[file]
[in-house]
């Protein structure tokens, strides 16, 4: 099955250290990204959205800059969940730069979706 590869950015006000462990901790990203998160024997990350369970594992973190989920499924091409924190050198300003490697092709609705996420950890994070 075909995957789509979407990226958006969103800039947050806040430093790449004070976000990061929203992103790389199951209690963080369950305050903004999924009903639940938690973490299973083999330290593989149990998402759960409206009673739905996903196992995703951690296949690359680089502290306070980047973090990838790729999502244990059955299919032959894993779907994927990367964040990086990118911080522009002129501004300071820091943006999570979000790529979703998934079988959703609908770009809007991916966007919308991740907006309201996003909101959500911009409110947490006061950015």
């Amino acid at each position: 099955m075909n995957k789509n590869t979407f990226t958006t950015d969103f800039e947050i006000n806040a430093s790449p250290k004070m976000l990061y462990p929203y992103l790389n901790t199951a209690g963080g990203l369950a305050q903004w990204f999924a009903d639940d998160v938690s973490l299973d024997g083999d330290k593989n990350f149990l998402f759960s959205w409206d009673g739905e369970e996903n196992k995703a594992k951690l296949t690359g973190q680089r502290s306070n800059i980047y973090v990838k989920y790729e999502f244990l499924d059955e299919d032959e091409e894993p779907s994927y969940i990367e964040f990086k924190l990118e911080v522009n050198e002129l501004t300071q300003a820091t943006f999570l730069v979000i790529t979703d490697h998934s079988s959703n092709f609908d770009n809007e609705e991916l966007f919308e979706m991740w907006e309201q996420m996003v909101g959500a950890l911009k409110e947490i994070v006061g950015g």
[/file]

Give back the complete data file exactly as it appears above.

[in-house]
């Protein structure tokens, strides 16, 4: 099955250290990204959205800059969940730069979706 590869950015006000462990901790990203998160024997990350369970594992973190989920499924091409924190050198300003490697092709609705996420950890994070 075909995957789509979407990226958006969103800039947050806040430093790449004070976000990061929203992103790389199951209690963080369950305050903004999924009903639940938690973490299973083999330290593989149990998402759960409206009673739905996903196992995703951690296949690359680089502290306070980047973090990838790729999502244990059955299919032959894993779907994927990367964040990086990118911080522009002129501004300071820091943006999570979000790529979703998934079988959703609908770009809007991916966007919308991740907006309201996003909101959500911009409110947490006061950015």
């Amino acid at each position: 099955m075909n995957k789509n590869t979407f990226t958006t950015d969103f800039e947050i006000n806040a430093s790449p250290k004070m976000l990061y462990p929203y992103l790389n901790t199951a209690g963080g990203l369950a305050q903004w990204f999924a009903d639940d998160v938690s973490l299973d024997g083999d330290k593989n990350f149990l998402f759960s959205w409206d009673g739905e369970e996903n196992k995703a594992k951690l296949t690359g973190q680089r502290s306070n800059i980047y973090v990838k989920y790729e999502f244990l499924d059955e299919d032959e091409e894993p779907s994927y969940i990367e964040f990086k924190l990118e911080v522009n050198e002129l501004t300071q300003a820091t943006f999570l730069v979000i790529t979703d490697h998934s079988s959703n092709f609908d770009n809007e609705e991916l966007f919308e979706m991740w907006e309201q996420m996003v909101g959500a950890l911009k409110e947490i994070v006061g950015g």